Figure 4. The percentage of sampled helmeted guinea fowls infested by ectoparasites
Chick mortality rate in indigenous chicken

We observed that indigenous chicken populations from L. Turkana basin experienced the highest mean number of chick deaths in the first week after hatch whereas Mt. Elgon catchment populations experienced the least mean number of chick deaths. The mean number of chick deaths continues to reduce over time and in places such as L. Turkana basin, no deaths were reported on the fourth week. The first week after hatching is usually a high-risk period. The high chick mortality rates observed in all the agro-climatic zones during the initial weeks after hatch can mainly be attributed to diseases and poor management, as was suggested by Muhammad et al (2010) and Chou et al (2004) respectively. Factors such as poor quality hatch (Muhammad et al 2010) and predation by birds of prey also play a role especially in areas near forests such as Mt. Elgon catchment. Stress and nutrition may also play a smaller role towards chick mortality when compared to disease (Muhammad et al 2010). The chicks continue to develop their immune system as they grow thereby reducing the number of chick deaths as observed in week 4. The ANOVA test results showed that there was no significant relationship between Chick mortality rate and the various agro-climatic zones.

Table 3. Mean number of chick deaths for week 1, 2 and 4

Agro-climatic zone





Chick Death Week 1

Mt. Elgon
L. Turkana
Lamu Archipelago






Chick Death Week 2

Mt. Elgon
L. Turkana
Lamu Archipelago






Chick Death Week 4

Mt. Elgon
L. Turkana
Lamu Archipelago





Traits to improve

Farmers from L. Turkana basin were mainly interested in production traits such as body size, egg yield, and growth rate. L. Turkana basin receives little annual rainfall that is not enough to sustain good farming. Therefore, livestock play a crucial role in ensuring food security leading to increased interest in production traits. From what we also observed, indigenous chickens from L. Turkana basin are characterized by a smaller body size compared to other chickens from other agro-climatic zones. Farmers from Mt. Elgon catchment preferred disease resistance trait followed by improved production but showed the least interest in improved growth rate in chicken. The results from the interviews to some extent show that poultry diseases are the main concern to most poultry farmers.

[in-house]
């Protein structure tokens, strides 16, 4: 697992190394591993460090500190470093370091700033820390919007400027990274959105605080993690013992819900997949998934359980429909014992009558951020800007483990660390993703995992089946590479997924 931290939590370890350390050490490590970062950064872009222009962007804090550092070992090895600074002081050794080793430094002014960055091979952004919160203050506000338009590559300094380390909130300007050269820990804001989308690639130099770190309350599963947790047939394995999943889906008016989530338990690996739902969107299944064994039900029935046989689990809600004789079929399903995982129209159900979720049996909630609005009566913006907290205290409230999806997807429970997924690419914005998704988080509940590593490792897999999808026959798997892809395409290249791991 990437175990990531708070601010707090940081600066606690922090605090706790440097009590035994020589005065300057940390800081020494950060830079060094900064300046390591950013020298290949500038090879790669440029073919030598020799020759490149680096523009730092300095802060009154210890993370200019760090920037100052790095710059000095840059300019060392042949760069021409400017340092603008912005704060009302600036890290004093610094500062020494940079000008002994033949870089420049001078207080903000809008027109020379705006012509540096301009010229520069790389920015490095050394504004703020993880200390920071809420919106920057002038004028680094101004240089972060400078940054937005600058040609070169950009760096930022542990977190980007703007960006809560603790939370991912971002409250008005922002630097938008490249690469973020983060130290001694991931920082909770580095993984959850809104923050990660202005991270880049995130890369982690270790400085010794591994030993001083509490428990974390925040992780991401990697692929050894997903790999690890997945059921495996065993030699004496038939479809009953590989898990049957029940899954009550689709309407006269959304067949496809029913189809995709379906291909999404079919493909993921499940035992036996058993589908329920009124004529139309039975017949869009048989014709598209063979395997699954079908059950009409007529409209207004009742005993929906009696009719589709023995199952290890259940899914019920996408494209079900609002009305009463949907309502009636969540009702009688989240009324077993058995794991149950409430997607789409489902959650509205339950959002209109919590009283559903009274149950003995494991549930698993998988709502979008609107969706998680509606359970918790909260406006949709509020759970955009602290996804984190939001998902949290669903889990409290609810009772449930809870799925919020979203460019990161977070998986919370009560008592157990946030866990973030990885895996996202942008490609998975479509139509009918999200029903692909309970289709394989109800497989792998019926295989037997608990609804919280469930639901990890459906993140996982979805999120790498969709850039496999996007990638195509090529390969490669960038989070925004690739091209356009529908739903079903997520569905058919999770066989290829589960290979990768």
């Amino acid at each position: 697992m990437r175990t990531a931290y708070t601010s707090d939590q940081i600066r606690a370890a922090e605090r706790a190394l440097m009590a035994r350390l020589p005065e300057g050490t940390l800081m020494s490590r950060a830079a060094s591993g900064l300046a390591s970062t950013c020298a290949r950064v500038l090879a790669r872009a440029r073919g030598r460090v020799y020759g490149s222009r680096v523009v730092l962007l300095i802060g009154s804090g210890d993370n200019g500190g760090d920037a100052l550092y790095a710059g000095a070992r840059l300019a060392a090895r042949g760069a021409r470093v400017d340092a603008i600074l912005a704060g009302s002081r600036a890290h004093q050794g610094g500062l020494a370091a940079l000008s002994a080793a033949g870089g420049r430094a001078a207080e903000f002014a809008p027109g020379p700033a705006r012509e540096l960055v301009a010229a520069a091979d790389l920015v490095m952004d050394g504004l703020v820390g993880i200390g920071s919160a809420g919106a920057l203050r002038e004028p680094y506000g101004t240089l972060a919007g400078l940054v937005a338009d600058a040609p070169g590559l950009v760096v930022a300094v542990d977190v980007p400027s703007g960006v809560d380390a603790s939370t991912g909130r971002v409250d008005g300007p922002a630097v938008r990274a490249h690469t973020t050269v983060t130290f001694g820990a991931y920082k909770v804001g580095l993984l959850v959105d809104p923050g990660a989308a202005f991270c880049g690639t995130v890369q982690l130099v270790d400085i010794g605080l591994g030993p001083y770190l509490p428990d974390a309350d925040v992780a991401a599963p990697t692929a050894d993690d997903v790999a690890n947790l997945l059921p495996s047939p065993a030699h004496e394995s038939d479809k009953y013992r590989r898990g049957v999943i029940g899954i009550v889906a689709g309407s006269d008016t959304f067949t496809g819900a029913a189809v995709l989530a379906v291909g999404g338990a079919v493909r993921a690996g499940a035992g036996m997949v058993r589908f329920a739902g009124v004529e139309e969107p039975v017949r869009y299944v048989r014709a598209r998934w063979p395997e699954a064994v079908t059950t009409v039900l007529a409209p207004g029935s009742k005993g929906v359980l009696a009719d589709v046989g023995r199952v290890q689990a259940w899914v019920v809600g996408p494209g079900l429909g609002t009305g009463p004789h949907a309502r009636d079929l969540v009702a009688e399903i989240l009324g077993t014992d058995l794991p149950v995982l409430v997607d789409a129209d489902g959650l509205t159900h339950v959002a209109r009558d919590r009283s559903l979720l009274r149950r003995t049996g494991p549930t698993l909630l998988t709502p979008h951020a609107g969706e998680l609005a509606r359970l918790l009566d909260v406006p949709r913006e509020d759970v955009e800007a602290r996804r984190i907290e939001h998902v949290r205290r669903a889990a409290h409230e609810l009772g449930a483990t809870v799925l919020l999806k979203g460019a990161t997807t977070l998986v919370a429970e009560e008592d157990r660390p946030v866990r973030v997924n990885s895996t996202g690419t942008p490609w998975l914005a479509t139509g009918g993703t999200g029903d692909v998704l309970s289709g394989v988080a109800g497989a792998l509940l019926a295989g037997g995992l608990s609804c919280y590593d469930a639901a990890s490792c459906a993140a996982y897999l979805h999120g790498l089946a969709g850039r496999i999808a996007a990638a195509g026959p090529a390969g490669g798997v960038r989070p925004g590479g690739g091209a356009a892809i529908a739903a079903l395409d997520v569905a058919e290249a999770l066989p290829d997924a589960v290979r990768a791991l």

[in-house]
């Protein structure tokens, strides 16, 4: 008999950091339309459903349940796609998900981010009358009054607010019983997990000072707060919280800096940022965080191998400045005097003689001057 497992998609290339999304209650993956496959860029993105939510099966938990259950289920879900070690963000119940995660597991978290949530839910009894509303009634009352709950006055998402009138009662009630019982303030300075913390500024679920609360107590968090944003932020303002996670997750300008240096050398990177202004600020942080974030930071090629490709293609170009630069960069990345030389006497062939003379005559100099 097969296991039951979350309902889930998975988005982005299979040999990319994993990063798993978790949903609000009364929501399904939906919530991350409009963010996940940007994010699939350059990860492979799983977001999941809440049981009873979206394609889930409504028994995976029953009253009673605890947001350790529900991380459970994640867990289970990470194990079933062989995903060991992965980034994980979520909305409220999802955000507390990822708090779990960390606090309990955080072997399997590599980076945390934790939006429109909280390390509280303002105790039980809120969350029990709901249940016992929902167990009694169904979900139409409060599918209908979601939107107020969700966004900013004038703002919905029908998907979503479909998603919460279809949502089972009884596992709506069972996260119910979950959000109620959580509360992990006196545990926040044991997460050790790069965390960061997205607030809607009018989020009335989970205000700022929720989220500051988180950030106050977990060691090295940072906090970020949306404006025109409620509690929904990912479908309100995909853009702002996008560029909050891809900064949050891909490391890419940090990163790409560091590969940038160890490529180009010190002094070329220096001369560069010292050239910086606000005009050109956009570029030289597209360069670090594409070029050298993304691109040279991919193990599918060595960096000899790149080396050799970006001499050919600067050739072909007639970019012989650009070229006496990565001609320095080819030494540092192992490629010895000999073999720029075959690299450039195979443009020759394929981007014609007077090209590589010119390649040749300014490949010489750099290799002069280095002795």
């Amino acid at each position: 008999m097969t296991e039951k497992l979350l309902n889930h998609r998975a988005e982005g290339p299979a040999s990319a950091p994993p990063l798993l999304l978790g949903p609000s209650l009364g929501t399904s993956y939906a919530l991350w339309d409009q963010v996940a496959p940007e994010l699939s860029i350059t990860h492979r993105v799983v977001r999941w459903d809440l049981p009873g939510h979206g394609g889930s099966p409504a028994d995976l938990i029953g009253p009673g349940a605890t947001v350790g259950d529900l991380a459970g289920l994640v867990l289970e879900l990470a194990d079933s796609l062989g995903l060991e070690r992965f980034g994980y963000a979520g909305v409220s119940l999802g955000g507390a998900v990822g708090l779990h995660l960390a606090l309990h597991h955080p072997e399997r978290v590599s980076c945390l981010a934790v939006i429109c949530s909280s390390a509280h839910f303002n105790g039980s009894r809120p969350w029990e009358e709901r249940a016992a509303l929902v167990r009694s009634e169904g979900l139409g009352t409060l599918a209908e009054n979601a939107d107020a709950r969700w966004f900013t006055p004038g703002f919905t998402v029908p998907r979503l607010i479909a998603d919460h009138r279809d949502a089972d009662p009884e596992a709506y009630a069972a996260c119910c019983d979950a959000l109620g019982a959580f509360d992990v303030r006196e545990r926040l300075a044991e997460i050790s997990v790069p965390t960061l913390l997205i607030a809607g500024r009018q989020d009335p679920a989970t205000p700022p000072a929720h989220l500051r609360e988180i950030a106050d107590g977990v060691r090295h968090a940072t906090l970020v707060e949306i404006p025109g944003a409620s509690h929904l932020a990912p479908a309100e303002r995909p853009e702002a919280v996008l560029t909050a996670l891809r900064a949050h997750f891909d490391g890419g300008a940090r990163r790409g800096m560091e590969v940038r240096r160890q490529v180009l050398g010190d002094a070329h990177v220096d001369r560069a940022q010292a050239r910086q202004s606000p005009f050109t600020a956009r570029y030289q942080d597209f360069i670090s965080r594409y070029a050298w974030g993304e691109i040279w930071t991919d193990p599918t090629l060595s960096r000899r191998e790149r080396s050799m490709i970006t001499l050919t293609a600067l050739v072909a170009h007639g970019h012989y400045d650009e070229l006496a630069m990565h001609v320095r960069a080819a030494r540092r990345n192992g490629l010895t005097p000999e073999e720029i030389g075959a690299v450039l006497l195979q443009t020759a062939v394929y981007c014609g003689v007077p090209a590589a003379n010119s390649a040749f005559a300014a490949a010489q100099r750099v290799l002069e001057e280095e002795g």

Newcastle disease is still the main disease affecting indigenous chicken and a major concern to rural farmers. Although some farmers make an effort in ensuring vaccinations of their poultry, free range system still poses a challenge in terms of management of the disease. The endemicity of the disease in some regions adds to the list of challenges experienced. Even though our study relied on the use of clinical examinations and reports from the local government veterinary offices for diagnosis of Newcastle disease, we strongly suggest the use of virus isolation and laboratory characterization methods.

Mites, lice, and fleas were the common ectoparasites observed in the study regions. The observed overall prevalence of mite infestation was higher than that of lice or fleas. Most of the chickens examined suffered from mite infestation, thus indicating that mite was the most common ectoparasite.

Chick mortality rate was highest during the first week. The mortality rate continues to decrease as the chicks grow due to their improved immune system. Finally, disease resistance and increased production are the main traits farmers prefer. This is due to the heavy losses experienced through high mortality rates caused by diseases such as Newcastle.


New and improved Newcastle disease management systems should be developed and employed. Appropriate ectoparasite control measures have to be practiced to mitigate the effect of infestation by poultry pests. Mortality rate studies should be conducted more often so as to better understand the main factors contributing to mortality of chicks other than disease, especially during the first crucial four weeks.


We wish to extend our gratitude to Kenya Wildlife Service, National Museums of Kenya, Department of Veterinary Services under the Ministry of Agriculture, Livestock and Fisheries, and Jomo Kenyatta University of Agriculture and Technology for their support. Special thanks to all the farmers who participated in the study willingly and to the local extension officers who aided in data collection. This research was funded by grants awarded to Dr. Sheila Ommeh by Jomo Kenyatta University of Agriculture and Technology (JKUAT) under research grant number JKU/2/4/RP/181 and International Foundation for Science (IFS) under research grant number B/5364-1 in partnership with Syngenta Foundation.


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Received 12 October 2016; Accepted 1 November 2016; Published 1 December 2016